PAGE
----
‘All public service staff should get jabs’ . . . as more doses arrive


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HARARE – All civil servants should now be vaccinated with Government boosting national vaccine supplies through an order of 1,5 million doses expected this week and another 1 million on Sunday, backing up the 2,5 million doses that have arrived since late last month to launch the present acceleration of the national programme.

Cabinet decided yesterday that as all civil servants should now be vaccinated, those unvaccinated will no longer be entitled to Covid-19 insurance and as it cuts duty staff to 25 percent to decongest offices on two-week rotations, vaccinated staff will be given priority.

The move to push forward faster on vaccination and the greater decongestion of civil service workplaces is part of measures to combat the spread of Covid-19, which has seen a surge in weekly cases from 8 013 in the week ending Tuesday last week to 21 346 new cases in the week ending yesterday.

Cabinet noted that the surge is attributable to general complacency in adhering to set Covid-19 preventive measures both in communities and at workplaces.

Speaking after yesterday’s Cabinet meeting, Information, Publicity and Broadcasting Services Minister Monica Mutsvangwa said extra steps were being taken to manage the surge.

The Ministry of Health and Child Care has developed a Covid-19 third wave containment plan, the highlights of which include increasing the bed capacity at Mpilo and Sally Mugabe Central hospitals, strengthening private sector participation, and improving conditions of service for health workers, said Minister Mutsvangwa.

Beatrice Road Infectious Diseases Hospital and Ekusileni Hospital are being designated as Covid-19 district hospitals for Harare and Bulawayo, while virtual hospitals will be operationalised. This will see every district having a rapid response team to attend to cases of acute Covid-19 clinical distress.

The Covid-19 risk allowances are being reviewed. A locum-based Covid-19 risk allowance payment model will be adopted for the health personnel in the red zone as part of the incentive schemes.

Government had taken the lead and reduced its workforce in its workplaces further to 25 percent on a two-week rotational interval with priority given to vaccinated personnel.

This will see law courts open only for remand and urgent cases.

“At the same time all civil servants should be vaccinated and those that fall ill without having been vaccinated will not be entitled to the Covid-19 insurance”, said the minister.

“All civil servants should be tested for Covid-19 at the commencement and end of the two-week rotational interval,” added Minister Mutsvangwa.

Turning to the national vaccination programme, Minister Mutsvangwa said as of Monday over one million people had received their first dose and 643 203 their second dose.

Vaccine deliveries are being accelerated. In the first weeks of the programme 1,76 million doses arrived as gifts or as a commercial order. Two orders totalling 2,5 million doses arrived in the last three and a half weeks and now another pair of orders also totalling 2,5 million doses are expected by Sunday, taking the total to 7,76 million doses.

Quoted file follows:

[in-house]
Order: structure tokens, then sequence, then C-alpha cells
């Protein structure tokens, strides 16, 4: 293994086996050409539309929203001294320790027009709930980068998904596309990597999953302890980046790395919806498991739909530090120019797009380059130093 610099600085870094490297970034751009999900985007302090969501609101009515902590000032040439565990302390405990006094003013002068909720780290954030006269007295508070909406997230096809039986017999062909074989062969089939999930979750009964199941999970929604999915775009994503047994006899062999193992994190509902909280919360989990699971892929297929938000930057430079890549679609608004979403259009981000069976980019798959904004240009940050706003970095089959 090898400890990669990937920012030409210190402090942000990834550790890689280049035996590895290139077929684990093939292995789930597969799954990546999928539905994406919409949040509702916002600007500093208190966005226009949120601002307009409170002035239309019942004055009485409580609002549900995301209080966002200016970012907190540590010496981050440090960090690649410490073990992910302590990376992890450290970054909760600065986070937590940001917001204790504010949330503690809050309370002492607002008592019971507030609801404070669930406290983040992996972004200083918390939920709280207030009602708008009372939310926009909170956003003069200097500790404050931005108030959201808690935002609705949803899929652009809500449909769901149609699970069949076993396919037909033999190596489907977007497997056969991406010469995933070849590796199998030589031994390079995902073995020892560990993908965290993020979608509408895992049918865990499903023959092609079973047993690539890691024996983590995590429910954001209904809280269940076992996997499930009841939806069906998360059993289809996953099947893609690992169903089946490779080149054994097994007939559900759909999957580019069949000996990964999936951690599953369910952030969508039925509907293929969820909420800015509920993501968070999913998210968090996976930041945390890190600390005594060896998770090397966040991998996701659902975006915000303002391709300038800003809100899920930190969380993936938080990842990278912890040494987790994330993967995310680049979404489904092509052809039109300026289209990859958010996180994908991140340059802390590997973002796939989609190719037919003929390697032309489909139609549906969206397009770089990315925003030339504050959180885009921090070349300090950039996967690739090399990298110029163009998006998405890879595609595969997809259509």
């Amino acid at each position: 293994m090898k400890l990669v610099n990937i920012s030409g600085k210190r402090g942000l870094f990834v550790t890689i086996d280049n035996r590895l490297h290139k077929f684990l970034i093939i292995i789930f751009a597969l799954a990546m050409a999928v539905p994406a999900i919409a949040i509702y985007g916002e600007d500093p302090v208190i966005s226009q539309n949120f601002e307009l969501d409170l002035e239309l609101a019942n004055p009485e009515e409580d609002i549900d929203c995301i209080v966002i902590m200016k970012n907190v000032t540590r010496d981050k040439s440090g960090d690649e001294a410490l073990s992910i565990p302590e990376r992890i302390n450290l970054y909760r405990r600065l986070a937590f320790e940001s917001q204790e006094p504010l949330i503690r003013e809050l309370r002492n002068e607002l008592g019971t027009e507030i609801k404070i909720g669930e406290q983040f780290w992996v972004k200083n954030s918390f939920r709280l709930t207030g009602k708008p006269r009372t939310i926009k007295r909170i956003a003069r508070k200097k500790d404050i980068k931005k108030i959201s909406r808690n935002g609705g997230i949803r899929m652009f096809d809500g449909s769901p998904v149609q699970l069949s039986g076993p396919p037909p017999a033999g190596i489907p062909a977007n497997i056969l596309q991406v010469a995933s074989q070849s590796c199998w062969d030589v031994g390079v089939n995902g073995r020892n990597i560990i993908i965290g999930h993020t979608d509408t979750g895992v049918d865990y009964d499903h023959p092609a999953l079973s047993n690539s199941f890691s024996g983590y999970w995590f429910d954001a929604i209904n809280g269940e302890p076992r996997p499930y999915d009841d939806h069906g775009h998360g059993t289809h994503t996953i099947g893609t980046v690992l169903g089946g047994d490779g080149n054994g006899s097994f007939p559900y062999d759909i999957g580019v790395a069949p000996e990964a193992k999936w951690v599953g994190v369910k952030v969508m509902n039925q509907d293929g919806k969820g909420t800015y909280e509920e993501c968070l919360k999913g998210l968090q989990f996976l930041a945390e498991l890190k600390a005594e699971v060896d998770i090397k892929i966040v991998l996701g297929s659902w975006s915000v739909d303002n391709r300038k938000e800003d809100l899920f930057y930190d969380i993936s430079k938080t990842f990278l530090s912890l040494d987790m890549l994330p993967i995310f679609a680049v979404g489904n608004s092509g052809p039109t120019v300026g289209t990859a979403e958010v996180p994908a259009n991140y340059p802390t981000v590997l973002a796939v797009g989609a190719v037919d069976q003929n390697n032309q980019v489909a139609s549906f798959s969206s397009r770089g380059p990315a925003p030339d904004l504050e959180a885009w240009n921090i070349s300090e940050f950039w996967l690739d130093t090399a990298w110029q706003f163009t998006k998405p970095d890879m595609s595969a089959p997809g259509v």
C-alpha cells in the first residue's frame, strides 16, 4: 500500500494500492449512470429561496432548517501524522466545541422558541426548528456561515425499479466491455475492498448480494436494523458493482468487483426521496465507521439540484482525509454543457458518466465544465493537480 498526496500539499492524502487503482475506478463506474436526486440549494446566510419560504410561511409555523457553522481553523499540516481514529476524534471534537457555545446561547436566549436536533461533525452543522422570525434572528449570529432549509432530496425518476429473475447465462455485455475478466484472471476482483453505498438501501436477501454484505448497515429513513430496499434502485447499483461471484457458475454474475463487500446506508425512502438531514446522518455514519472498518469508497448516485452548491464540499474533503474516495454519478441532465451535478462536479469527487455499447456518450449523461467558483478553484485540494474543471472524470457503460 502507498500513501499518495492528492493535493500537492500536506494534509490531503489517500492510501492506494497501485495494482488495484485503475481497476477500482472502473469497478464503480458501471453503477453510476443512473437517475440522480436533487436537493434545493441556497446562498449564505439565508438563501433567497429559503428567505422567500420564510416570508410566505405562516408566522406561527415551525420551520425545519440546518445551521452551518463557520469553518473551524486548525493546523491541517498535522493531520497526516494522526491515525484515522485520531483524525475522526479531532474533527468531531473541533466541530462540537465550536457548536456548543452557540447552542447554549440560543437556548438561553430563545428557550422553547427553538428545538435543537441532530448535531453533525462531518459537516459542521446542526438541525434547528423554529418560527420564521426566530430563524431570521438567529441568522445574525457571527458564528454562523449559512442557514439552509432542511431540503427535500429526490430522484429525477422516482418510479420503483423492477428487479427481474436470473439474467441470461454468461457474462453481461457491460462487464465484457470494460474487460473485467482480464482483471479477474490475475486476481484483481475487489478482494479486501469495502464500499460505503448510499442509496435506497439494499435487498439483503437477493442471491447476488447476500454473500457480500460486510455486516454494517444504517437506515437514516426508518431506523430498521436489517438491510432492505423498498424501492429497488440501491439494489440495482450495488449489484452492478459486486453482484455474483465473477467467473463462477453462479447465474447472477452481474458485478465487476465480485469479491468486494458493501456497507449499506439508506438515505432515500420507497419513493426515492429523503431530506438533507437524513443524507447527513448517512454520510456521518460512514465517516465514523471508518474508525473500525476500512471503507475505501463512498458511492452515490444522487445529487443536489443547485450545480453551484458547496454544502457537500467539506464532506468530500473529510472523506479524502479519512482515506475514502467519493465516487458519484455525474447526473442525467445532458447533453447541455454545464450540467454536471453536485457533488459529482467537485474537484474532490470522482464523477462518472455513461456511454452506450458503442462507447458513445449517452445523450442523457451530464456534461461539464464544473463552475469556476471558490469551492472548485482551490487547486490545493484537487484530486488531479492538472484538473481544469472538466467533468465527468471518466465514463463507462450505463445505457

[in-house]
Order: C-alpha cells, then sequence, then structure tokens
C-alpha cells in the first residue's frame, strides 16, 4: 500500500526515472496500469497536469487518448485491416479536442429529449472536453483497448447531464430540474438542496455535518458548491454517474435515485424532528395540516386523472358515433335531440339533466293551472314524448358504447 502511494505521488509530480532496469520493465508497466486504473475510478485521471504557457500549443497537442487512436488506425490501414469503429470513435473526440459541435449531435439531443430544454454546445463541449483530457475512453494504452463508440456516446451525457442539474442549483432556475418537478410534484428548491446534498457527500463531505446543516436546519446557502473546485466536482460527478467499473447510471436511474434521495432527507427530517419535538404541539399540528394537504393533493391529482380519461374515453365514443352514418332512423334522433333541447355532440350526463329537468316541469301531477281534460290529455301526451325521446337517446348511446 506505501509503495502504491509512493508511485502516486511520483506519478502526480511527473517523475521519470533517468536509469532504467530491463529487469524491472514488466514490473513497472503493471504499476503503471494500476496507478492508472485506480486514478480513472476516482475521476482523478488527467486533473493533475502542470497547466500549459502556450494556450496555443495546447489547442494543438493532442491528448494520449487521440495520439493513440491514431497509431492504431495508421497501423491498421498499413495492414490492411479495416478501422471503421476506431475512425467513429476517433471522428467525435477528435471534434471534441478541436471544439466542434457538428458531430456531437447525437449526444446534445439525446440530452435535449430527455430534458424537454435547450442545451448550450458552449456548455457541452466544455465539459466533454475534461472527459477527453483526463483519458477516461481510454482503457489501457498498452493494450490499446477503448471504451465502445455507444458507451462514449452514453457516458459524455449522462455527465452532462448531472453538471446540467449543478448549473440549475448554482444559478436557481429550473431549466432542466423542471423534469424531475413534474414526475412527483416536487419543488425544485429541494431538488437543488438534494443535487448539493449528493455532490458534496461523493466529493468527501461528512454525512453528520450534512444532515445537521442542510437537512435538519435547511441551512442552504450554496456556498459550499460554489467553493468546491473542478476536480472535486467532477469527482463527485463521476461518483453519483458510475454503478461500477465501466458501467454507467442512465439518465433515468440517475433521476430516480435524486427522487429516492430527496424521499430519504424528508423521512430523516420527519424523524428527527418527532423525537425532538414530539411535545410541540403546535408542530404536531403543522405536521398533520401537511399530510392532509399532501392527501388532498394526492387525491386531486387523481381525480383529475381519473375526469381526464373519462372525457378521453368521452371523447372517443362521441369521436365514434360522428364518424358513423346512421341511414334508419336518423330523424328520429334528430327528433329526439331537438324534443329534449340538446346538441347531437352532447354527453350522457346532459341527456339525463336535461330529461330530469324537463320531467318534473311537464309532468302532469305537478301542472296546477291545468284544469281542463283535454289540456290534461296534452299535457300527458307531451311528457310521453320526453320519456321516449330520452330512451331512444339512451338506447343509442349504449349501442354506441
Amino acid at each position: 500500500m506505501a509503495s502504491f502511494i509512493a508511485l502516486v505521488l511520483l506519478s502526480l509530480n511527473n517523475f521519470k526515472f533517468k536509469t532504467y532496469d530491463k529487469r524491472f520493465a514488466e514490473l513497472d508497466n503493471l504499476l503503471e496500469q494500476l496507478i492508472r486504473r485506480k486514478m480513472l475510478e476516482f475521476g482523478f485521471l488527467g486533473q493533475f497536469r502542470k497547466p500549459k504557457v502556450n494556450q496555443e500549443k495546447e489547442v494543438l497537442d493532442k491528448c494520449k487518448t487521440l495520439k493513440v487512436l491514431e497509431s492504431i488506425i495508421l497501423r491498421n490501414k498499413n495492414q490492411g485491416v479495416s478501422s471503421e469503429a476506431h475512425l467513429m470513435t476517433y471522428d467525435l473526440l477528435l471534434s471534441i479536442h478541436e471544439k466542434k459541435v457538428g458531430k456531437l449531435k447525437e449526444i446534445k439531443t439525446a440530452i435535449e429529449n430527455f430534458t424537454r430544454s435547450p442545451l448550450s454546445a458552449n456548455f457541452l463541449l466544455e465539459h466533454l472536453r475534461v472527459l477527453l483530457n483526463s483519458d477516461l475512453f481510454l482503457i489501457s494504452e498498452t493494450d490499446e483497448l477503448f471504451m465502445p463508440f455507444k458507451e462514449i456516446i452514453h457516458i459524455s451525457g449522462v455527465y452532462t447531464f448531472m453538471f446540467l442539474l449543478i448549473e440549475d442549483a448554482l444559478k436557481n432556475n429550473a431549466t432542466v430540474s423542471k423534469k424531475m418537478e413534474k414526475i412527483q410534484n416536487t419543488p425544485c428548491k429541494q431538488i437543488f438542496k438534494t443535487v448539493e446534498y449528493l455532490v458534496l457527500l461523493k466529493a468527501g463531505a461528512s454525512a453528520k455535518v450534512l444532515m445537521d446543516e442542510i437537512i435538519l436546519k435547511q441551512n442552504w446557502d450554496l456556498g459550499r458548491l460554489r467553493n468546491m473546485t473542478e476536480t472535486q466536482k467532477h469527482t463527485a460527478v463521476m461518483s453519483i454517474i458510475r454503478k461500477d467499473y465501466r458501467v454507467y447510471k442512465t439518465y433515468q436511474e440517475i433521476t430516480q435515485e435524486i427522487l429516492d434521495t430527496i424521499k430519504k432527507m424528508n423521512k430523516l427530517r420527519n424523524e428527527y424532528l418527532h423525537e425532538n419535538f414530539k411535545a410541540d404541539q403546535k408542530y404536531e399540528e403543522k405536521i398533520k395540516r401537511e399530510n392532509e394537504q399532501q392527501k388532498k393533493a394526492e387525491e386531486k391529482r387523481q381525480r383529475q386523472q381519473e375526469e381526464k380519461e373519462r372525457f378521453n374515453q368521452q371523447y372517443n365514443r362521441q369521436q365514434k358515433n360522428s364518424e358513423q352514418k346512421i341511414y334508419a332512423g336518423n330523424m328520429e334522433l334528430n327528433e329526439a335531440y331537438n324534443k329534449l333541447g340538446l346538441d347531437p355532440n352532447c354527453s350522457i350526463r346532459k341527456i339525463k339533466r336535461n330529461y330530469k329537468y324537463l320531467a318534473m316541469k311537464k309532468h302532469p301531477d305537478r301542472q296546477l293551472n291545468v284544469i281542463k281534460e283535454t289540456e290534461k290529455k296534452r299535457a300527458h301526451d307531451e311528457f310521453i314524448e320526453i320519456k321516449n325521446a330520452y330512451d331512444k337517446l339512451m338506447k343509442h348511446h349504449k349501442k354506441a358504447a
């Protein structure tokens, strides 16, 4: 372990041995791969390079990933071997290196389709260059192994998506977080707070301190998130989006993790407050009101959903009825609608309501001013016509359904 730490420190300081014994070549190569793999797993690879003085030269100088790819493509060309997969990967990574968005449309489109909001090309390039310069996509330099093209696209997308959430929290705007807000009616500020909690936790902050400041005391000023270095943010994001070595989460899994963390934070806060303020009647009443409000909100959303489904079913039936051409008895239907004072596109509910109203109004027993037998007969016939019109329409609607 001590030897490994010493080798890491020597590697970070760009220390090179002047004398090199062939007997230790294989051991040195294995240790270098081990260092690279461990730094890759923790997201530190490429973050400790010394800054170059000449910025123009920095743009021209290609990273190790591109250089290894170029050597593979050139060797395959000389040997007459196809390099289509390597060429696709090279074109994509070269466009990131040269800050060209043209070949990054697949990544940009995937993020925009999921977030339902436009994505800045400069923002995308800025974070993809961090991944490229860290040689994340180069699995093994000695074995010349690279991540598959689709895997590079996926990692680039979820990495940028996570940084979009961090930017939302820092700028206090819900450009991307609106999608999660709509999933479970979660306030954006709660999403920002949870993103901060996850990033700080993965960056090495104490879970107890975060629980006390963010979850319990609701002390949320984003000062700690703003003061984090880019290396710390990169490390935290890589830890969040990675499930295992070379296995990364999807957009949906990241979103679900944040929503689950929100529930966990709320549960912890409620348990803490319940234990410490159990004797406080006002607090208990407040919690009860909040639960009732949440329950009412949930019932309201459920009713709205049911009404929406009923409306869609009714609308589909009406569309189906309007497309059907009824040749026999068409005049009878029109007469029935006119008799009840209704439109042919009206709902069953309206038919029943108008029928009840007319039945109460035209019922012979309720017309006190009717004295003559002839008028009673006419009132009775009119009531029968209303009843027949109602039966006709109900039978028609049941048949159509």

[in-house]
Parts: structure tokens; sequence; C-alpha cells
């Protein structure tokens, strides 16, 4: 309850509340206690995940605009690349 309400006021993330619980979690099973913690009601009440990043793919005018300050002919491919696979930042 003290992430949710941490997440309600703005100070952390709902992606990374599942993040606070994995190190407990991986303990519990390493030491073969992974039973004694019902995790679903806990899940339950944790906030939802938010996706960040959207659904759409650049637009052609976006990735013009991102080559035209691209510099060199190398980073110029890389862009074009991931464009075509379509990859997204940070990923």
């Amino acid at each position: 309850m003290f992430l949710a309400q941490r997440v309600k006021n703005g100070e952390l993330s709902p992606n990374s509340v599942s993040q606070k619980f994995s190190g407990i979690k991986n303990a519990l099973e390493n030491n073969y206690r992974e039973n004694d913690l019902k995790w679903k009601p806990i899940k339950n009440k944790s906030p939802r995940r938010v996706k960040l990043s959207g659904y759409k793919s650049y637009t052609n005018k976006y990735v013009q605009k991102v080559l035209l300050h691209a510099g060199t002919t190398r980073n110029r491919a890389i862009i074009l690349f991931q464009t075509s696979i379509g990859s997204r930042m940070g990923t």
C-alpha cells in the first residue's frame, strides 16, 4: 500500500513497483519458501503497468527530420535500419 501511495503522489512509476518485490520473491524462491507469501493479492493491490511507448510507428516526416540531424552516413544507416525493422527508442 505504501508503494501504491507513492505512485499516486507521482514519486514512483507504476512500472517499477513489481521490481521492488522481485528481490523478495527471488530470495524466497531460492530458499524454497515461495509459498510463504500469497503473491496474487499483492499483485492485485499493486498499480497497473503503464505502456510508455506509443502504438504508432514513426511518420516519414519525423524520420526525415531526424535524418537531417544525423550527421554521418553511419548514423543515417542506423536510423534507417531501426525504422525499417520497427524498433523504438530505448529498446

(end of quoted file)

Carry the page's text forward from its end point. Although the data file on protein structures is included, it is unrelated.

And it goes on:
Among the other logistical arrangements were an order for 2 million syringes also expected on Sunday.

Public Service Commission Secretary Ambassador Jonathan Wutawunashe said social distancing protocols should be observed everywhere in the public service including buses ferrying the public servants now carrying a maximum of 35 passengers.

Heads of ministries should continue ensuring that staff members working from home are capacitated with information communication technology facilities so they can continue to work efficiently and productively.

Chief Coordinator of the National Response to the Covid-19 Pandemic, Dr Agnes Mahomva, welcomed the decongestion of workplaces.

“Government once reduced the numbers before and now we are battling a third wave. This is good as the Government is strengthening all strategies that are vital to curb the spread of Covid-19.

“Reduction in mobility and crowding is good as Covid-19 spreads quickly through the movement of people and crowding. Through this move there will be a reduction of movement in buses and workplaces,” she said.

Harare City Council health services director, Dr Prosper Chonzi said the greater decongestion would help combat the spike in Covid-19 cases.

“The statistics of Covid-19 cases, hospitalisation and deaths are more alarming than before. So the Government’s move to decongest is in line with WHO guidelines which encourage social distancing which is easier to maintain when there are few people at workplaces.

“The winter weather is not on our side, but vaccination will help us a lot. People should continue following Government and WHO protocols,” he said.

Dr Enock Mayida said the move to decongest was commendable since Covid-19 infections and deaths are continuously rising while the larger part of the population is yet to be vaccinated.

“A lot of civil servants share working areas, which make social distancing difficult to maintain so staying at home as much as possible is the surest way of minimising Covid-19 infections as workplaces are increasingly becoming spread centres,” he said.

Mukudzei Chingwere
Herald Reporter

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